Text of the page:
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Science & Technology - Campus & Community

Meet Drexel’s New 10-Foot-Tall Teaching Tool

By: Ben Seal

September 27, 2017

Drexel's new steel teaching tool.

Just in time for the beginning of the new academic year, Drexel University has a noticeable new teaching tool on campus.

Standing nearly 10 feet tall and situated outside the Bossone Research Enterprise Center, opposite the Center for Automated Technologies, the steel teaching sculpture installed Sept. 15 is a welcome addition for Drexel’s engineering students. Beyond its aesthetic appeal, the structure offers Dragons a chance to get hands-on when studying the various members and connections found on any steel building or bridge.

“We can send students there and actually have homework assignments revolving around this steel sculpture, and it will also be a point of pride and reinforcement,” said Abieyuwa Aghayere, PhD, the College of Engineering professor who helped make it possible. “When you talk about something in class, the student can come to the sculpture and say, ‘Oh, that’s what the instructor was talking about, I can see it more clearly now.’ Every typical connection and every typical member in any steel building is in that sculpture.”

Drexel's new steel teaching tool.

The same structure exists on more than 170 college campuses around the world, though Drexel’s will be the first in Philadelphia, according to the American Institute of Steel Construction, which encourages its use as a valuable teaching aid. Aghayere has been hoping to bring one to Drexel since he came to the University in 2009. He finally saw an opportunity in January when he and his colleague, Yared Shifferaw, PhD, met with a local steel fabricator, Joe Messner Jr., president and CEO of JGM Inc., who offered to help realize his vision. Michelle Yurko of the University’s Office of Institutional Advancement and Kimberly Miller and Nancy Trainer of Drexel Facilities helped with the internal processes to get the project off the ground.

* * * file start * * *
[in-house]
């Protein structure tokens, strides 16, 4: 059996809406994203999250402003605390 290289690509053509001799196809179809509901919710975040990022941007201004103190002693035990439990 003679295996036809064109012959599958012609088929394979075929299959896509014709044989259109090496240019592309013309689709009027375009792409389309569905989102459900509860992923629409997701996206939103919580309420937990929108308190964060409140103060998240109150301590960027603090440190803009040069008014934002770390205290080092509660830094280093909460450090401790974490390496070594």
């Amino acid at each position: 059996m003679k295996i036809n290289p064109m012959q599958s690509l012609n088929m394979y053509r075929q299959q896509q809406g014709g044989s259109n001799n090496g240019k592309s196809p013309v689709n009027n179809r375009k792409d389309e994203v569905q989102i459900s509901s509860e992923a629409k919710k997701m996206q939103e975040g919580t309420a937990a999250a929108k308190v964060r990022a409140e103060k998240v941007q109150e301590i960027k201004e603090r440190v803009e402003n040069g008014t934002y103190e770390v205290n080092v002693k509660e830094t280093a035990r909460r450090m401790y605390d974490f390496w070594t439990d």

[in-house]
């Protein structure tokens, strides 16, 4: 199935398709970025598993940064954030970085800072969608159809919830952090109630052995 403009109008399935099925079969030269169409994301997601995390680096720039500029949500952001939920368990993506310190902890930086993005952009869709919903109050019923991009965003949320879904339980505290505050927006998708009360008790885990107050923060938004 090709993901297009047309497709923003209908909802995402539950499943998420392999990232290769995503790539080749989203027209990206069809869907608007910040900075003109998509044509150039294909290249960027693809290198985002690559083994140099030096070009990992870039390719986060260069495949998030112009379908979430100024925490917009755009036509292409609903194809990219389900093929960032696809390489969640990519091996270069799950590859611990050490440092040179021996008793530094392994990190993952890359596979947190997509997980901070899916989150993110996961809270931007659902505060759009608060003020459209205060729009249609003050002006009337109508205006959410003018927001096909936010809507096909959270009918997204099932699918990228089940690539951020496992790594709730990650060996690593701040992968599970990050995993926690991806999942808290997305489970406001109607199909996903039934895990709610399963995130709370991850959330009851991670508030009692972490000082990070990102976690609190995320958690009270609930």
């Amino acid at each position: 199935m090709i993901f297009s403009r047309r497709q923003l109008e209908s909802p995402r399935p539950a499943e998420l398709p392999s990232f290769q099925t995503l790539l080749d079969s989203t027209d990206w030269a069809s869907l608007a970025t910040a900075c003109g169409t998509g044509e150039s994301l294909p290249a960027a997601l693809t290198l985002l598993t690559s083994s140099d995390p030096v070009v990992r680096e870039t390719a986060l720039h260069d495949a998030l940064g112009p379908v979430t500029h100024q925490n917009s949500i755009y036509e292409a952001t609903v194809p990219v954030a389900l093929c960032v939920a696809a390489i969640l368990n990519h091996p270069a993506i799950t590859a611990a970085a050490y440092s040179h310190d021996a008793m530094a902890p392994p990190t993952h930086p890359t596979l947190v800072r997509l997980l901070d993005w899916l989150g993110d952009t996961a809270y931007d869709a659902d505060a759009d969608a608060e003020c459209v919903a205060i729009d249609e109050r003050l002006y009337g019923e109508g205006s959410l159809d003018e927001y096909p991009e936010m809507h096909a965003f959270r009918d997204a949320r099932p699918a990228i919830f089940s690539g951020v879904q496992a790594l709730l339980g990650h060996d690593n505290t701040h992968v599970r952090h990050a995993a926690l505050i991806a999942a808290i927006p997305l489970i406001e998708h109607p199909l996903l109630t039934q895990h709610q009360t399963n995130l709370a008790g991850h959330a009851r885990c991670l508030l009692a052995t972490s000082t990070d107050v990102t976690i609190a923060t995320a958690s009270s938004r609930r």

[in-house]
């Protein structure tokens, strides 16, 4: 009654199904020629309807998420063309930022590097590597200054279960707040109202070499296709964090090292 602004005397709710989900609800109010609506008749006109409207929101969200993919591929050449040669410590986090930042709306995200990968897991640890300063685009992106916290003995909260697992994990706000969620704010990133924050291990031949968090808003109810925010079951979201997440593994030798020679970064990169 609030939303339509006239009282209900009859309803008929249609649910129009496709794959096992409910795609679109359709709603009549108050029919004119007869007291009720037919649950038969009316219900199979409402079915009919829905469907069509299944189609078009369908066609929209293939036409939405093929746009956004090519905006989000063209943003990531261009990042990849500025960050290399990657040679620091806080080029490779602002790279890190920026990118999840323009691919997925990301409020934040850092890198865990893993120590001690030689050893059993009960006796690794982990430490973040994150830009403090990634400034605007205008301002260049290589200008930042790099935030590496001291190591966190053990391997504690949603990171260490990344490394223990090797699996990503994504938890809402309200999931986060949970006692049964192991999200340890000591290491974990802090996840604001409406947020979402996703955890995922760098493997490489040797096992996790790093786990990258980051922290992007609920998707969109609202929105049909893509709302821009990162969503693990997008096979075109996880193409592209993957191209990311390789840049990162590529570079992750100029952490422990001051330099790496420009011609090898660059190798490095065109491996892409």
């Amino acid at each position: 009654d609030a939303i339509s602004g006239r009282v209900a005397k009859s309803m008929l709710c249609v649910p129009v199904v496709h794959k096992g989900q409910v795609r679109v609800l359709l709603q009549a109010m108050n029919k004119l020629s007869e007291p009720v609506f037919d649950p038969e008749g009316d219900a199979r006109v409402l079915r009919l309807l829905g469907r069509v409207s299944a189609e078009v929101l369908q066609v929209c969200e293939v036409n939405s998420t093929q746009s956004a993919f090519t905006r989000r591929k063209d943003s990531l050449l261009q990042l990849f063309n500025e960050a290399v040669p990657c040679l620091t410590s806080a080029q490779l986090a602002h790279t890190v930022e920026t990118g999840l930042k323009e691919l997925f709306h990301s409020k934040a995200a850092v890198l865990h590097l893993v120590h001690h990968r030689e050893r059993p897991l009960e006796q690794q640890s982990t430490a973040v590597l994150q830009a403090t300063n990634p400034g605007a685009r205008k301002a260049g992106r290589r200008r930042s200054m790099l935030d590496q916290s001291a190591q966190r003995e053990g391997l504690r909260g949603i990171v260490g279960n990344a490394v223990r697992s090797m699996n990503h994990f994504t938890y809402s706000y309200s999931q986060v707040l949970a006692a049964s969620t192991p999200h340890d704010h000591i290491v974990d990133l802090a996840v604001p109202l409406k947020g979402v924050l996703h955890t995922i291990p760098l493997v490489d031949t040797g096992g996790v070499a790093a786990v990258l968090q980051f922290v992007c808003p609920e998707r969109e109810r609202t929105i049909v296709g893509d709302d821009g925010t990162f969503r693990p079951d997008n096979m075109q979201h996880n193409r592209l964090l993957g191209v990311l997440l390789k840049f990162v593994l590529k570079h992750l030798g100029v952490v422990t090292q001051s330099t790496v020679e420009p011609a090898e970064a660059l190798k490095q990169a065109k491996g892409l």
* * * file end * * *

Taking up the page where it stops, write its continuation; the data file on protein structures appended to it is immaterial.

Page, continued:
The sculpture, which Drexel left unpainted to preserve the color of raw steel, might look like the incomplete work of a confused engineer, but it contains everything that a student needs to learn about the fundamental elements of steel construction. Aghayere and his colleagues in the Department of Civil, Architectural and Environmental Engineering already have plans to use it for instruction in courses including “Structural Steel Design,” “Structural Analysis” and “Structural Design I.”

“When I’m talking about something in the classroom, I draw it on the board, but I want it to come to life for my students,” said Aghayere. “I want them to feel it and see it.”

Aghayere said the sculpture goes right to the roots of education at Drexel.

“It’s about really connecting the dots between what is taught in the classroom and what exists in real life,” said Aghayere. “I’m excited for the students, because I believe Drexel has a great civil, architectural and environmental engineering program and this will be a great addition to it.”